• Hans Hartung, T1948-38 (2406-0), 1948, oil on canvas, 38 1/8 x 51 1/8".


    Museu d'Art Contemporani de Barcelona (MACBA)
    Plaça dels Angels, 1
    October 5, 2007–January 7, 2008

    Curated by Serge Guilbaut and Manuel Borja-Villel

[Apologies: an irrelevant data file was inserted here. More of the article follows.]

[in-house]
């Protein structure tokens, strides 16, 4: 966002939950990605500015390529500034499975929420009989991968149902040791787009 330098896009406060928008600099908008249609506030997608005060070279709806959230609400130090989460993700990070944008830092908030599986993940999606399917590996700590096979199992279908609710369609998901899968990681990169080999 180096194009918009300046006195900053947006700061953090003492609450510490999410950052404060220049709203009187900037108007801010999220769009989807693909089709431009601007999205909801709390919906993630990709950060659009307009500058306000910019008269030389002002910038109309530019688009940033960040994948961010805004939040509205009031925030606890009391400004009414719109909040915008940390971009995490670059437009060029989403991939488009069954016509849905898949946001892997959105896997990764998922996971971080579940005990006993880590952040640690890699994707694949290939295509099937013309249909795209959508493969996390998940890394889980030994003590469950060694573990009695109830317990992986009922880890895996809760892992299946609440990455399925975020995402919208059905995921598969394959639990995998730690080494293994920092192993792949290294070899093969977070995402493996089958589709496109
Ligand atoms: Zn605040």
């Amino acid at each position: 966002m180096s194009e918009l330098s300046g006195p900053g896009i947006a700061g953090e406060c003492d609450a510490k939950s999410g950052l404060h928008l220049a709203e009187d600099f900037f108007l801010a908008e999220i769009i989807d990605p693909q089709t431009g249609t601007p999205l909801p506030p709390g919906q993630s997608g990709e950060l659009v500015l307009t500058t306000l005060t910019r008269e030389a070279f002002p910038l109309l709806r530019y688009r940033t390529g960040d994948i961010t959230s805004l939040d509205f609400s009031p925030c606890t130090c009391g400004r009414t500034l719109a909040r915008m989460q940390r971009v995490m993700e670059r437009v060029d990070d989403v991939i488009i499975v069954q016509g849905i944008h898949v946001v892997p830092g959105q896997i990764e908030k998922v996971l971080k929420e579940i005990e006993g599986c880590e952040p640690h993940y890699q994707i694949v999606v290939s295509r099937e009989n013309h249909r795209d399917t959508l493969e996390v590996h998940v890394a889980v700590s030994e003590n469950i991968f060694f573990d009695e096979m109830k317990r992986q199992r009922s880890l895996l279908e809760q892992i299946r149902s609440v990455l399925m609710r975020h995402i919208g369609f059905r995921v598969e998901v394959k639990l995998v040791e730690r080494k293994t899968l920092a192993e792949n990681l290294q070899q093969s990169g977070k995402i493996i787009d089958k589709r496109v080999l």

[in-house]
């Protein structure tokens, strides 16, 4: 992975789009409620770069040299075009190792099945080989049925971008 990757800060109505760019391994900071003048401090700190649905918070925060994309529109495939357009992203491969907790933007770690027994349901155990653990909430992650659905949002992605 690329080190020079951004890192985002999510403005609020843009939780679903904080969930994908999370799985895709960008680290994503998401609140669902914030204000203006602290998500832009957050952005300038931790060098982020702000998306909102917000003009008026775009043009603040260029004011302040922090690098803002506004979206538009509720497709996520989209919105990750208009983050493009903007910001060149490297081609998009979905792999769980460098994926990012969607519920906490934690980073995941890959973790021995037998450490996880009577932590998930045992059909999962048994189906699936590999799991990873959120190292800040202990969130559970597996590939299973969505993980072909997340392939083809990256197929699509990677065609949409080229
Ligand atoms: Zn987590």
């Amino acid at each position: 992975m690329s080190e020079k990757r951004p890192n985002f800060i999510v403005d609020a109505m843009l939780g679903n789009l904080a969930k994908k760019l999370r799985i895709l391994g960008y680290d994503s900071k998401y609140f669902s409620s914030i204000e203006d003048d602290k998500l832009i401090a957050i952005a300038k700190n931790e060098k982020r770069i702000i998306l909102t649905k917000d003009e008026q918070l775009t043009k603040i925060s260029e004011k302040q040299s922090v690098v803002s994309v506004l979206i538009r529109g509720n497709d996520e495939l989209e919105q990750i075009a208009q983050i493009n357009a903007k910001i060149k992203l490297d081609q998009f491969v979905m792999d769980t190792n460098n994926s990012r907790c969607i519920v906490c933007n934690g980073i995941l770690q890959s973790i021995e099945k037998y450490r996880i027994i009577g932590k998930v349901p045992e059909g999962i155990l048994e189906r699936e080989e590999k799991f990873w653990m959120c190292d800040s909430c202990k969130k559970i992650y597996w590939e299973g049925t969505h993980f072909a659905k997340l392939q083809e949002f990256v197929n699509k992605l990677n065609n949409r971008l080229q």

Navigating French historian Serge Guilbaut’s theory that America swiped postwar modernism from war-ravaged Western Europe is like driving an old Citröen instead of a new Ford. The oddball design and hydraulics may take getting used to, but its concept is, well, interesting. For the test drive, Guilbaut’s 1983 book How New York Stole the Idea of Modern Art may be a bit ambitious; better just to see the theory realized. “BE-BOMB: The Transatlantic War of Images and All That Jazz, 1946–1956,” which gathers together some four hundred works by approximately 150 artists, represents the period when modern art’s center moved from Paris to New York. But whether the work of artists like Alfred Manessier and Marcel Barbeau supports Guilbaut’s claim that American critics unjustly considered postwar French art “pointless and meaningless” is an open question.